As Ivan becomes more and more a prisoner of his political system, the sense of absurdity grows. Eventually, thanks to nationwide unrest, Ivan, a Croat, is drafted into the Yugoslav army and, absurdly, sent to Croatia to fight the Croatian army, only to be captured by the Croats and forced to fight the Serbs until his unit surrenders to the Yugoslav Army which drafted him in the first place. Forced to make a 100-mile march, the end of which would be freedom for anyone who survived, Ivan observes atrocities beyond his imaginings.

    In the second half, his eventual marriage, fatherhood, employment, and decision to engage in "preemptive adultery" lead to further absurdities (and some long-standing enmities) as he ages into his fifties. Having studied philosophy, Ivan continues to look for meaning in life, often engaging in personal religious debates as he searches for "a chance to think something essential," something which would "give him the sensation of being alive."

    The conclusion is a blockbuster, sixty pages of the most absurd, farcical, and hilariously ironic writing in recent memory, a section which comes close to slapstick at the same time that it is indescribably bleak. Mining the emotions of both comedy and tragedy, the ending transcends the boundaries of realism. Novakovich writes a testament to the absurd, creating a satire/farce which features a main character whose wasted life comes as close to tragedy as anything the Greeks imagined. Mary Whipple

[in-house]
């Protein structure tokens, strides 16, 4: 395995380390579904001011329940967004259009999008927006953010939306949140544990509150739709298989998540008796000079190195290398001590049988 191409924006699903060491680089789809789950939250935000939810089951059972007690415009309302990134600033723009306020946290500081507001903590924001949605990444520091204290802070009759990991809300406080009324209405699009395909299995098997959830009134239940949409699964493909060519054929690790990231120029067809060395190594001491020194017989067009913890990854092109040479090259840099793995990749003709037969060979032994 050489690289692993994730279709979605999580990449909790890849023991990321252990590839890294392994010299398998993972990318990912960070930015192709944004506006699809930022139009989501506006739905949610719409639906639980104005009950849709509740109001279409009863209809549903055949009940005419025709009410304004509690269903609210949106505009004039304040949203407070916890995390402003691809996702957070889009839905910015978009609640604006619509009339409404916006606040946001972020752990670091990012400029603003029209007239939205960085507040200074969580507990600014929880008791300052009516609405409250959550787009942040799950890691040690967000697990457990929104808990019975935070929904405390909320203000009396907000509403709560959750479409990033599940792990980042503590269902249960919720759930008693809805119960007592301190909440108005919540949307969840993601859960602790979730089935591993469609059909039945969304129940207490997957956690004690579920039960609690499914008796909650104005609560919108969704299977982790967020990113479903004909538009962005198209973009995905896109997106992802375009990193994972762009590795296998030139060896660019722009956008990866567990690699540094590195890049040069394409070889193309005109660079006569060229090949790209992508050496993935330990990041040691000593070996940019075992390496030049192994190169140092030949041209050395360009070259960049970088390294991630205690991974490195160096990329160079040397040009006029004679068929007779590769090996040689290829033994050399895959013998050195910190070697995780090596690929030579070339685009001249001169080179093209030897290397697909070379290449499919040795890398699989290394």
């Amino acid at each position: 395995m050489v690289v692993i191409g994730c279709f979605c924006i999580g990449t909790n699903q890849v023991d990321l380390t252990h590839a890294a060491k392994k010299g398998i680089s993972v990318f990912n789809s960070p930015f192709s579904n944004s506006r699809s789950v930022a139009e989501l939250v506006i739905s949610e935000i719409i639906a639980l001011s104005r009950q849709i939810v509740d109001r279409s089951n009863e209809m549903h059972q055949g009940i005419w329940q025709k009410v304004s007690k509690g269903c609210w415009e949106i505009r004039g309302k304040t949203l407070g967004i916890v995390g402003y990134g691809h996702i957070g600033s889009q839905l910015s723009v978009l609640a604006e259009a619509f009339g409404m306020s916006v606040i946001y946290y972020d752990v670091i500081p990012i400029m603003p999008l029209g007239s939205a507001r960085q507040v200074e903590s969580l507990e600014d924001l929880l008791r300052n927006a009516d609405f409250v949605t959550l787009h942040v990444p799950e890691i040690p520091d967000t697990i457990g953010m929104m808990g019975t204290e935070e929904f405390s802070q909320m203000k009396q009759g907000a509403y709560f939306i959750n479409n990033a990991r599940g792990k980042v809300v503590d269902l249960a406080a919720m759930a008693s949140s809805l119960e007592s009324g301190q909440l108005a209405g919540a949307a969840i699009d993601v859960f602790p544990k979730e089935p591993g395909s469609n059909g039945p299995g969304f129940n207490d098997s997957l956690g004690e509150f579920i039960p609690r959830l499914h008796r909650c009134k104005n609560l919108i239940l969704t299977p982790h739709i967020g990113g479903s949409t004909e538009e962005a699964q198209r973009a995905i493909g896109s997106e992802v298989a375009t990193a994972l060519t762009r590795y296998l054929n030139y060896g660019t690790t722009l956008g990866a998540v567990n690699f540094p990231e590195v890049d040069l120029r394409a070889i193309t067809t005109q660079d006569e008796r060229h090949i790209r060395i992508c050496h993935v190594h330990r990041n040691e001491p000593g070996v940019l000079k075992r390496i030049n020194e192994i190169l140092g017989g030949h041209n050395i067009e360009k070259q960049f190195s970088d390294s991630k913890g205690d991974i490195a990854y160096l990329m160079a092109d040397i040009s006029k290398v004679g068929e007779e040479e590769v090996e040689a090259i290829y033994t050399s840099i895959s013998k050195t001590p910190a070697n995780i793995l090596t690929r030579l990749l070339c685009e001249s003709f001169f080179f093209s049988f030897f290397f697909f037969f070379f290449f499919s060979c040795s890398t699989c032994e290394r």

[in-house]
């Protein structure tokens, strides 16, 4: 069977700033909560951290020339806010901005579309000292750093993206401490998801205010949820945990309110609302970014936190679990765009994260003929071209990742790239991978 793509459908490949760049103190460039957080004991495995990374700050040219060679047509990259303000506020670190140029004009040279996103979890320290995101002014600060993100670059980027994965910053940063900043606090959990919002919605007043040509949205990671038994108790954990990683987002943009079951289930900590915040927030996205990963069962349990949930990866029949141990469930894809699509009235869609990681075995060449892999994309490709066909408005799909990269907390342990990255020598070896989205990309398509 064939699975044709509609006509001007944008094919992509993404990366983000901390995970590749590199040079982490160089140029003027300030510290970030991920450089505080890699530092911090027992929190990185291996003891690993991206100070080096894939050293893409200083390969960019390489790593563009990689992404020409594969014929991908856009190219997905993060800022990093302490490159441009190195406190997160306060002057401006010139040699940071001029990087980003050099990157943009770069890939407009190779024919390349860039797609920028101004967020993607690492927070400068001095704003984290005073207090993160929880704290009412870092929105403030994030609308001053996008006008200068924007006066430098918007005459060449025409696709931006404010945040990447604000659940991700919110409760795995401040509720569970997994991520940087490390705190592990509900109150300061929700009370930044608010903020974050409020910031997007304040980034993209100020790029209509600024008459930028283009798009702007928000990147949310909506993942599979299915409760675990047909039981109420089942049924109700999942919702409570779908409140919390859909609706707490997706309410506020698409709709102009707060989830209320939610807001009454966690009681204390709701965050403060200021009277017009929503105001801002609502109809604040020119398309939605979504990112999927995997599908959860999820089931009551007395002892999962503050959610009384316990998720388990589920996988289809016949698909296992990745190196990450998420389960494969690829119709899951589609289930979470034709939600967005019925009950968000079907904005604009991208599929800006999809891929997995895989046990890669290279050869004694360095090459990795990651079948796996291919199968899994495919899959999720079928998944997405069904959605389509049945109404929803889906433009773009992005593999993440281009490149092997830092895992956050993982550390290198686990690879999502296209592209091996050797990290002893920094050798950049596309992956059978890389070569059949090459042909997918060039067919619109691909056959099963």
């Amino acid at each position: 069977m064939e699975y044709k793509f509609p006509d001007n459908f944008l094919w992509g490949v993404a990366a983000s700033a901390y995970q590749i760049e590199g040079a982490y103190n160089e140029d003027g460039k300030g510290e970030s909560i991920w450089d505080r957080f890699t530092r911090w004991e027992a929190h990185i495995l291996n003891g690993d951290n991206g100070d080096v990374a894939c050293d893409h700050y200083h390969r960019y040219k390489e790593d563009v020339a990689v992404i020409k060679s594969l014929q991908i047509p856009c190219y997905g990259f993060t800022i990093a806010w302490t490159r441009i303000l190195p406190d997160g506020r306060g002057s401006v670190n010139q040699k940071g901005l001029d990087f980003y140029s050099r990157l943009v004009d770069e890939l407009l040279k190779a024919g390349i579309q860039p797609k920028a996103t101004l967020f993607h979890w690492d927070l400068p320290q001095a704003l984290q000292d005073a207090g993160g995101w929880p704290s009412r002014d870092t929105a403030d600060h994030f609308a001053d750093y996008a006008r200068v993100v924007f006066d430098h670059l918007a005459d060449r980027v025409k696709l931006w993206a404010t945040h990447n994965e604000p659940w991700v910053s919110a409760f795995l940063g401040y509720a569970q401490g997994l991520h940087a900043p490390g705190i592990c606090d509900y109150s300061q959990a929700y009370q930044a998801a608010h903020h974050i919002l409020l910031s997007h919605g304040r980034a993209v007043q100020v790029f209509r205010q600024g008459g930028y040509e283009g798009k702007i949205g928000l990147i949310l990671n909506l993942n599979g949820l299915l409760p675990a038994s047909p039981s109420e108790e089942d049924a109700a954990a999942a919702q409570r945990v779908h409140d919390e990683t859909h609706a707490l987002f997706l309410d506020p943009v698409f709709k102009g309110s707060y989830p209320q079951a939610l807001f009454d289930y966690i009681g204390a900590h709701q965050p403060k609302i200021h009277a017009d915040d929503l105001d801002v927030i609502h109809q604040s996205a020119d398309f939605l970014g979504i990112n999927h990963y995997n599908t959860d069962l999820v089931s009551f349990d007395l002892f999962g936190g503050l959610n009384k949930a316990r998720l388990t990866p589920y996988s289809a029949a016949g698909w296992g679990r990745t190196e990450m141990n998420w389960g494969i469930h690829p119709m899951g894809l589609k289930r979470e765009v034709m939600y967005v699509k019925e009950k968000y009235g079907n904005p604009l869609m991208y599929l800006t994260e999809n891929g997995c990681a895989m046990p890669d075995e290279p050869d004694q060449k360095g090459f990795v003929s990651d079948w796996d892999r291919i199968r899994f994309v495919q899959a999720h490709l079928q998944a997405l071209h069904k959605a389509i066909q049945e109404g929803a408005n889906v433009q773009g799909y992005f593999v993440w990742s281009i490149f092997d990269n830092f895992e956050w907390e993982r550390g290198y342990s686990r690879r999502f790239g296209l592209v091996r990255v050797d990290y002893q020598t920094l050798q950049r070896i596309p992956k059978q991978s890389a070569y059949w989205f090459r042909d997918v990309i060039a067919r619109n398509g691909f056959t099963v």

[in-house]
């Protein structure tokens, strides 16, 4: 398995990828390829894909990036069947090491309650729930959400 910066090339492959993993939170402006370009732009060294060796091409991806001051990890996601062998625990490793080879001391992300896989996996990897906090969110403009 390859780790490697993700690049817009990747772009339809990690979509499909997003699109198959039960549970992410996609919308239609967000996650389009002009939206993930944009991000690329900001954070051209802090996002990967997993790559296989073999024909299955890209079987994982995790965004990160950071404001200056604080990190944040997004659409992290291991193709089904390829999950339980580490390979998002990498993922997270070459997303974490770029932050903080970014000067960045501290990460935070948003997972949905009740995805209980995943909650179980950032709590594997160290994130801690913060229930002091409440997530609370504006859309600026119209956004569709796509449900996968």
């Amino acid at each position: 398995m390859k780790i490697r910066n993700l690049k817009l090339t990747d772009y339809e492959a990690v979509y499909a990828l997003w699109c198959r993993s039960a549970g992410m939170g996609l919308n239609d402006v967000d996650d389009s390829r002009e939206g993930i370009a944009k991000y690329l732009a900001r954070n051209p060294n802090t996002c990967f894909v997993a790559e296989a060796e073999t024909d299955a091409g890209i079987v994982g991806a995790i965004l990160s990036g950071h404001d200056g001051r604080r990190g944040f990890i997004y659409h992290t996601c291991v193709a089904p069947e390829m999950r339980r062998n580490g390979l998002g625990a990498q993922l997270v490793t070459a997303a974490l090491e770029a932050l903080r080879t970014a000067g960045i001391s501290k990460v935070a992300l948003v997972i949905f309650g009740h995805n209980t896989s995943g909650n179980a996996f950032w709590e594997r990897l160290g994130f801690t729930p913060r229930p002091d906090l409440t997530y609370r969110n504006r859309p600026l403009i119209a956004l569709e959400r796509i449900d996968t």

• I read this book because I attended a writing workshop Josip Novakovich gave in Denver. The day was inspiring. Novakovich works and thinks at a high level and that comes through in "April Fool's Day." I happened to attend the workshop before I knew Novakovich was from Croatia. Coincidentally, I was heading to Croatia for a family vacation (first trip there) just a few weeks after the workshop. Since this book is set in the area, I waited until I was en route to begin reading it. In any setting, this book is a classic. Every page comes alive. There is terrific imagery and writing throughout. Ivan Dolinar is a bit of ping-pong ball of a character. He is bounced around by other's and doesn't take charge of himself until the end. But he is an endearing, thoughtful and entirely human character who grows and learns at every turn. Sample of prose: "The clouds grumbled, cleared their throats, but did not spit out a drop of rain. They gathered low, furrowed, like Stalin's eyebrows, trapping heat and moisture, making the air musty. In the morning Ivan sweated profusely, salt from his forehead sliding into his eyes and biting them as though they were open wounds, and that they were, with dust specks, gnats, sand, grating them almost as much as did the sight of his colleagues collapsing, with Chetniks crushing their heads with the wood of rifles, brains flowing out like borscht." The ending is a brilliant riff on life, death, God and ghosts, among the best 10 or 15 pages I've ever read. I'll keep this book handy as inspiration for a long, long time. By the way, my wife read it on the Croatia trip and loved it, too.